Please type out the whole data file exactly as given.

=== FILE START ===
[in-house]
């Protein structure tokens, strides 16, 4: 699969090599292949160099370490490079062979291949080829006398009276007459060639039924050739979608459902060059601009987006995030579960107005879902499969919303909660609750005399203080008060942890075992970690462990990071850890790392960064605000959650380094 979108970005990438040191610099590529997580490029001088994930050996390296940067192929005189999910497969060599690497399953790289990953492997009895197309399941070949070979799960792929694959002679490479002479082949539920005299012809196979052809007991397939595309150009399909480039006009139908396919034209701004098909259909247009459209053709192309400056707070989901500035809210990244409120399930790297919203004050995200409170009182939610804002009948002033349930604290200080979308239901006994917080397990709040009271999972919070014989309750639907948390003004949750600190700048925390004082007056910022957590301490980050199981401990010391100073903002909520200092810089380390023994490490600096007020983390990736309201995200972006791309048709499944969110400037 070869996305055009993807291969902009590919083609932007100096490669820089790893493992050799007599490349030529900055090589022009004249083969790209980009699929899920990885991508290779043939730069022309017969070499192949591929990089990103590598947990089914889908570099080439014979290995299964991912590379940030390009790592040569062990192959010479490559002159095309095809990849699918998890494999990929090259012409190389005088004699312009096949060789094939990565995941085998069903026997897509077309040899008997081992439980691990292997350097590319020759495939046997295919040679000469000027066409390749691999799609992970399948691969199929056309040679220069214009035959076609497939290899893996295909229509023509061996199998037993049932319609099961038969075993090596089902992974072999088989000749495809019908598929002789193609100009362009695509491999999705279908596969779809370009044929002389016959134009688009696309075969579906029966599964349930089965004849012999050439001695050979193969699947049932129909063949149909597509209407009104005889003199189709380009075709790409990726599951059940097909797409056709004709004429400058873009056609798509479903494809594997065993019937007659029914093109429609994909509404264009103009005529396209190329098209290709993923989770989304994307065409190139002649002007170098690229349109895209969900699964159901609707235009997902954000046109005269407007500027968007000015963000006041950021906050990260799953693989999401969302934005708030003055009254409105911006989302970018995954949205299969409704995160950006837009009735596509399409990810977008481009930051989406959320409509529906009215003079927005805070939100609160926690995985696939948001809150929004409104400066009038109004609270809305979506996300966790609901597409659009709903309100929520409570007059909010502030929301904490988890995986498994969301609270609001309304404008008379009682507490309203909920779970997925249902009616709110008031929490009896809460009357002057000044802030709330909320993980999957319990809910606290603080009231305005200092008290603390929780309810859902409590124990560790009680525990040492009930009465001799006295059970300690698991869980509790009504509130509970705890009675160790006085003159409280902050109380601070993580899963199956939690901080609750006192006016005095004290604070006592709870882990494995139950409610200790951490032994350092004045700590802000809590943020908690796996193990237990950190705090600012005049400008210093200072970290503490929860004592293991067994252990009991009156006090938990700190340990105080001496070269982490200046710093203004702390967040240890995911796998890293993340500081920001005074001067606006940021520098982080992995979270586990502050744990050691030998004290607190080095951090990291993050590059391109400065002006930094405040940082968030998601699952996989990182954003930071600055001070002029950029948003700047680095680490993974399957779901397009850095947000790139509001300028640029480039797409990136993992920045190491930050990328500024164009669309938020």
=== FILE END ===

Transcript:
[in-house]
């Protein structure tokens, strides 16, 4: 699969090599292949160099370490490079062979291949080829006398009276007459060639039924050739979608459902060059601009987006995030579960107005879902499969919303909660609750005399203080008060942890075992970690462990990071850890790392960064605000959650380094 979108970005990438040191610099590529997580490029001088994930050996390296940067192929005189999910497969060599690497399953790289990953492997009895197309399941070949070979799960792929694959002679490479002479082949539920005299012809196979052809007991397939595309150009399909480039006009139908396919034209701004098909259909247009459209053709192309400056707070989901500035809210990244409120399930790297919203004050995200409170009182939610804002009948002033349930604290200080979308239901006994917080397990709040009271999972919070014989309750639907948390003004949750600190700048925390004082007056910022957590301490980050199981401990010391100073903002909520200092810089380390023994490490600096007020983390990736309201995200972006791309048709499944969110400037 070869996305055009993807291969902009590919083609932007100096490669820089790893493992050799007599490349030529900055090589022009004249083969790209980009699929899920990885991508290779043939730069022309017969070499192949591929990089990103590598947990089914889908570099080439014979290995299964991912590379940030390009790592040569062990192959010479490559002159095309095809990849699918998890494999990929090259012409190389005088004699312009096949060789094939990565995941085998069903026997897509077309040899008997081992439980691990292997350097590319020759495939046997295919040679000469000027066409390749691999799609992970399948691969199929056309040679220069214009035959076609497939290899893996295909229509023509061996199998037993049932319609099961038969075993090596089902992974072999088989000749495809019908598929002789193609100009362009695509491999999705279908596969779809370009044929002389016959134009688009696309075969579906029966599964349930089965004849012999050439001695050979193969699947049932129909063949149909597509209407009104005889003199189709380009075709790409990726599951059940097909797409056709004709004429400058873009056609798509479903494809594997065993019937007659029914093109429609994909509404264009103009005529396209190329098209290709993923989770989304994307065409190139002649002007170098690229349109895209969900699964159901609707235009997902954000046109005269407007500027968007000015963000006041950021906050990260799953693989999401969302934005708030003055009254409105911006989302970018995954949205299969409704995160950006837009009735596509399409990810977008481009930051989406959320409509529906009215003079927005805070939100609160926690995985696939948001809150929004409104400066009038109004609270809305979506996300966790609901597409659009709903309100929520409570007059909010502030929301904490988890995986498994969301609270609001309304404008008379009682507490309203909920779970997925249902009616709110008031929490009896809460009357002057000044802030709330909320993980999957319990809910606290603080009231305005200092008290603390929780309810859902409590124990560790009680525990040492009930009465001799006295059970300690698991869980509790009504509130509970705890009675160790006085003159409280902050109380601070993580899963199956939690901080609750006192006016005095004290604070006592709870882990494995139950409610200790951490032994350092004045700590802000809590943020908690796996193990237990950190705090600012005049400008210093200072970290503490929860004592293991067994252990009991009156006090938990700190340990105080001496070269982490200046710093203004702390967040240890995911796998890293993340500081920001005074001067606006940021520098982080992995979270586990502050744990050691030998004290607190080095951090990291993050590059391109400065002006930094405040940082968030998601699952996989990182954003930071600055001070002029950029948003700047680095680490993974399957779901397009850095947000790139509001300028640029480039797409990136993992920045190491930050990328500024164009669309938020």